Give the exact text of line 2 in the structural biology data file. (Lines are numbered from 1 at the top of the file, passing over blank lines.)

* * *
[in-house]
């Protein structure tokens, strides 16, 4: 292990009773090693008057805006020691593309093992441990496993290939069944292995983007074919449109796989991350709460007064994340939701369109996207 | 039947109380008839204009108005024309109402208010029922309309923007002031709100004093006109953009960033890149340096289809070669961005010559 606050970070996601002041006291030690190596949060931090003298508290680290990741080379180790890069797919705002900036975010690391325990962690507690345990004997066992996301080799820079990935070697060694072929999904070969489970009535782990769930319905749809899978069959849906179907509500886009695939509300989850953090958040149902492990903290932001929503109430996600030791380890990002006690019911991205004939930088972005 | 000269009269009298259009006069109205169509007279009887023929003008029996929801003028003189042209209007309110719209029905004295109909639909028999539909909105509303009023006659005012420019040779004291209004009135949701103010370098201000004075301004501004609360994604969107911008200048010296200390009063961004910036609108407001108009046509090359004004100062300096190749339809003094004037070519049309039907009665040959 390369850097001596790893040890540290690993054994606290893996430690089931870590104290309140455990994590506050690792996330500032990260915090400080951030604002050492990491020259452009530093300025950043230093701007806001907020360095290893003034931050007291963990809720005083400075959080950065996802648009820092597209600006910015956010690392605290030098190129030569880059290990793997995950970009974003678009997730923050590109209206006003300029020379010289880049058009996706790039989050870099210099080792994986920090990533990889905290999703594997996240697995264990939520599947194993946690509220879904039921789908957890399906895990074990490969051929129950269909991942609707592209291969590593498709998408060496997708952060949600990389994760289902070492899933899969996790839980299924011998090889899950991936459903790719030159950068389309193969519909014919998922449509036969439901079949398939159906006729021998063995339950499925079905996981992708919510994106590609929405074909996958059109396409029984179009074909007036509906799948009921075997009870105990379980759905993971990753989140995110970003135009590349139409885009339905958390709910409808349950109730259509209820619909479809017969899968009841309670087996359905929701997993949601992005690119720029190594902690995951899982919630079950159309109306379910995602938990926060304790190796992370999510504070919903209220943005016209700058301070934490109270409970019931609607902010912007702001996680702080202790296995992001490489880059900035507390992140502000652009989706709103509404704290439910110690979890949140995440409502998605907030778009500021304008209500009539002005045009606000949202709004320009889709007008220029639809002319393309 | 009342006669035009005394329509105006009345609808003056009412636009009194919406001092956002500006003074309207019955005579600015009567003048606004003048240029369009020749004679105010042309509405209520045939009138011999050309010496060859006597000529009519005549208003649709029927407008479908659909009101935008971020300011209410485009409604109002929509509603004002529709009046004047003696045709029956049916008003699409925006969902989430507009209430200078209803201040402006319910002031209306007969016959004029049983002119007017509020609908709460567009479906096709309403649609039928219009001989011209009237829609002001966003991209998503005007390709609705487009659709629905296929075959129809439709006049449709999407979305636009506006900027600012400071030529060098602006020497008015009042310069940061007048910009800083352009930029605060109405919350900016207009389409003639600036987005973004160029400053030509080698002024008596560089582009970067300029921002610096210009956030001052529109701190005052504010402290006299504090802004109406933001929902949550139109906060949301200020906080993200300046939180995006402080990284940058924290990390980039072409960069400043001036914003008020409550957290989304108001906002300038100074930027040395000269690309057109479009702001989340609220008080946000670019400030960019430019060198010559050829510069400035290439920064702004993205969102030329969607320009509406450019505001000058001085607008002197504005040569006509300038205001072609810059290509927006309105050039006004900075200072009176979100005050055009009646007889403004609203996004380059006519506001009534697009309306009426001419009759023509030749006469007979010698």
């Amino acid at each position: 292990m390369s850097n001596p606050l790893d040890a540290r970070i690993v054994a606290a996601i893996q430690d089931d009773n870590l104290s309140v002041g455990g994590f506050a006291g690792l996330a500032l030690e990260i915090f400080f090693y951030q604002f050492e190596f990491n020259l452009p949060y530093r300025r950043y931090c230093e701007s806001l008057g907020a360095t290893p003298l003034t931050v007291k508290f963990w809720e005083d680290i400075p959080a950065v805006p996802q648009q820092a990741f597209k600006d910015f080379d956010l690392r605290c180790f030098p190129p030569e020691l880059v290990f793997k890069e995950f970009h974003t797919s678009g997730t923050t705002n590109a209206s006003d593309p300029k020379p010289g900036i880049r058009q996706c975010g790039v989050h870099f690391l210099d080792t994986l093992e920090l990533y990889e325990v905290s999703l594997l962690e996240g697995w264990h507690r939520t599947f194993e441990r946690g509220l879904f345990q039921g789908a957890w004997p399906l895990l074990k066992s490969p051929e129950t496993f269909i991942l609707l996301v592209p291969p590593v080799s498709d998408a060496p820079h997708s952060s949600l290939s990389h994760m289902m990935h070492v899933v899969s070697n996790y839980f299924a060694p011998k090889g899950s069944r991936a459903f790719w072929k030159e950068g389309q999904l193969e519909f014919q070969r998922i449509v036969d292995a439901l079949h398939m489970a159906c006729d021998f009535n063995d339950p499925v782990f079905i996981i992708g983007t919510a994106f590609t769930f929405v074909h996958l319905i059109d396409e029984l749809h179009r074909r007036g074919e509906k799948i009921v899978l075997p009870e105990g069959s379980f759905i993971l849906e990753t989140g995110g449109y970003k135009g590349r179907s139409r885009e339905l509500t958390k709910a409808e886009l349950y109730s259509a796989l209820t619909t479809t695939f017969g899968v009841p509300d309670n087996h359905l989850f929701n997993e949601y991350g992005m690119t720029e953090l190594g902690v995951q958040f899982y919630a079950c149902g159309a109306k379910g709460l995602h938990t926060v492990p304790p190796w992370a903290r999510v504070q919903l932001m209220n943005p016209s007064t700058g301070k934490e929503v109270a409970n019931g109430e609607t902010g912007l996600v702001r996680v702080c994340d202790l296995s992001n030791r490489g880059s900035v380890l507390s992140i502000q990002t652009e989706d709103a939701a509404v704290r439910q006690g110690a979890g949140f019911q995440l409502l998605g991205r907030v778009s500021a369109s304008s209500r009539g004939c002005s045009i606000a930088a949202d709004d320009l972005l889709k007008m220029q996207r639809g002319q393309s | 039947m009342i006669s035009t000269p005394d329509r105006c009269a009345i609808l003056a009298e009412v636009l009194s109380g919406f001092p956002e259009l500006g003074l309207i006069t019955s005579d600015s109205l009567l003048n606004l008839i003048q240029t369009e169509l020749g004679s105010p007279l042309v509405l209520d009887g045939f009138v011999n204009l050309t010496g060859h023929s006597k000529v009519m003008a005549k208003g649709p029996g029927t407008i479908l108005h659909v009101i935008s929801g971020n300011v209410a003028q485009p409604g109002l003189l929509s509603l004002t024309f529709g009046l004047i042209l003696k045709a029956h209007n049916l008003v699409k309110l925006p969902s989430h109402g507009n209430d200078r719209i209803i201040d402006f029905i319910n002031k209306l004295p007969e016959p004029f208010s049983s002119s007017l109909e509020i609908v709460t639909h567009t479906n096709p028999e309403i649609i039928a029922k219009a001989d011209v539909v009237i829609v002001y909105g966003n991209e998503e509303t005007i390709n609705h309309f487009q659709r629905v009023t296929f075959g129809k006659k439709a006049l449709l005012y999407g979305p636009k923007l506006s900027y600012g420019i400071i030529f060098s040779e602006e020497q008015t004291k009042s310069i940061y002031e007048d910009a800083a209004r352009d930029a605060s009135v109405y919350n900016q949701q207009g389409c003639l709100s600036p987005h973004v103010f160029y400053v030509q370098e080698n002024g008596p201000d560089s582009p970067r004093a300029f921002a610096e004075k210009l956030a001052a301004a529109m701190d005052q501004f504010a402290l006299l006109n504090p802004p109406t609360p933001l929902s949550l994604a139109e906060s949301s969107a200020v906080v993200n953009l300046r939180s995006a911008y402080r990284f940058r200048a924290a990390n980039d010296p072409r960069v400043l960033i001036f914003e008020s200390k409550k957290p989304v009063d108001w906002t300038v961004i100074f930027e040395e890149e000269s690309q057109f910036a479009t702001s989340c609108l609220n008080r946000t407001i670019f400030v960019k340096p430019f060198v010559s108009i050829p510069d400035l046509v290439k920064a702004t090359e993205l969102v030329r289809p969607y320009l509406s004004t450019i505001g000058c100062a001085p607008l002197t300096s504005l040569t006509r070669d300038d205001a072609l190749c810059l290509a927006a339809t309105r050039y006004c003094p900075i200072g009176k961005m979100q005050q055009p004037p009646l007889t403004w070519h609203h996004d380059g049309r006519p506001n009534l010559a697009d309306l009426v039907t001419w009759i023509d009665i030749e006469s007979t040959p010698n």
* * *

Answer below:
């Protein structure tokens, strides 16, 4: 292990009773090693008057805006020691593309093992441990496993290939069944292995983007074919449109796989991350709460007064994340939701369109996207 | 039947109380008839204009108005024309109402208010029922309309923007002031709100004093006109953009960033890149340096289809070669961005010559 606050970070996601002041006291030690190596949060931090003298508290680290990741080379180790890069797919705002900036975010690391325990962690507690345990004997066992996301080799820079990935070697060694072929999904070969489970009535782990769930319905749809899978069959849906179907509500886009695939509300989850953090958040149902492990903290932001929503109430996600030791380890990002006690019911991205004939930088972005 | 000269009269009298259009006069109205169509007279009887023929003008029996929801003028003189042209209007309110719209029905004295109909639909028999539909909105509303009023006659005012420019040779004291209004009135949701103010370098201000004075301004501004609360994604969107911008200048010296200390009063961004910036609108407001108009046509090359004004100062300096190749339809003094004037070519049309039907009665040959 390369850097001596790893040890540290690993054994606290893996430690089931870590104290309140455990994590506050690792996330500032990260915090400080951030604002050492990491020259452009530093300025950043230093701007806001907020360095290893003034931050007291963990809720005083400075959080950065996802648009820092597209600006910015956010690392605290030098190129030569880059290990793997995950970009974003678009997730923050590109209206006003300029020379010289880049058009996706790039989050870099210099080792994986920090990533990889905290999703594997996240697995264990939520599947194993946690509220879904039921789908957890399906895990074990490969051929129950269909991942609707592209291969590593498709998408060496997708952060949600990389994760289902070492899933899969996790839980299924011998090889899950991936459903790719030159950068389309193969519909014919998922449509036969439901079949398939159906006729021998063995339950499925079905996981992708919510994106590609929405074909996958059109396409029984179009074909007036509906799948009921075997009870105990379980759905993971990753989140995110970003135009590349139409885009339905958390709910409808349950109730259509209820619909479809017969899968009841309670087996359905929701997993949601992005690119720029190594902690995951899982919630079950159309109306379910995602938990926060304790190796992370999510504070919903209220943005016209700058301070934490109270409970019931609607902010912007702001996680702080202790296995992001490489880059900035507390992140502000652009989706709103509404704290439910110690979890949140995440409502998605907030778009500021304008209500009539002005045009606000949202709004320009889709007008220029639809002319393309 | 009342006669035009005394329509105006009345609808003056009412636009009194919406001092956002500006003074309207019955005579600015009567003048606004003048240029369009020749004679105010042309509405209520045939009138011999050309010496060859006597000529009519005549208003649709029927407008479908659909009101935008971020300011209410485009409604109002929509509603004002529709009046004047003696045709029956049916008003699409925006969902989430507009209430200078209803201040402006319910002031209306007969016959004029049983002119007017509020609908709460567009479906096709309403649609039928219009001989011209009237829609002001966003991209998503005007390709609705487009659709629905296929075959129809439709006049449709999407979305636009506006900027600012400071030529060098602006020497008015009042310069940061007048910009800083352009930029605060109405919350900016207009389409003639600036987005973004160029400053030509080698002024008596560089582009970067300029921002610096210009956030001052529109701190005052504010402290006299504090802004109406933001929902949550139109906060949301200020906080993200300046939180995006402080990284940058924290990390980039072409960069400043001036914003008020409550957290989304108001906002300038100074930027040395000269690309057109479009702001989340609220008080946000670019400030960019430019060198010559050829510069400035290439920064702004993205969102030329969607320009509406450019505001000058001085607008002197504005040569006509300038205001072609810059290509927006309105050039006004900075200072009176979100005050055009009646007889403004609203996004380059006519506001009534697009309306009426001419009759023509030749006469007979010698």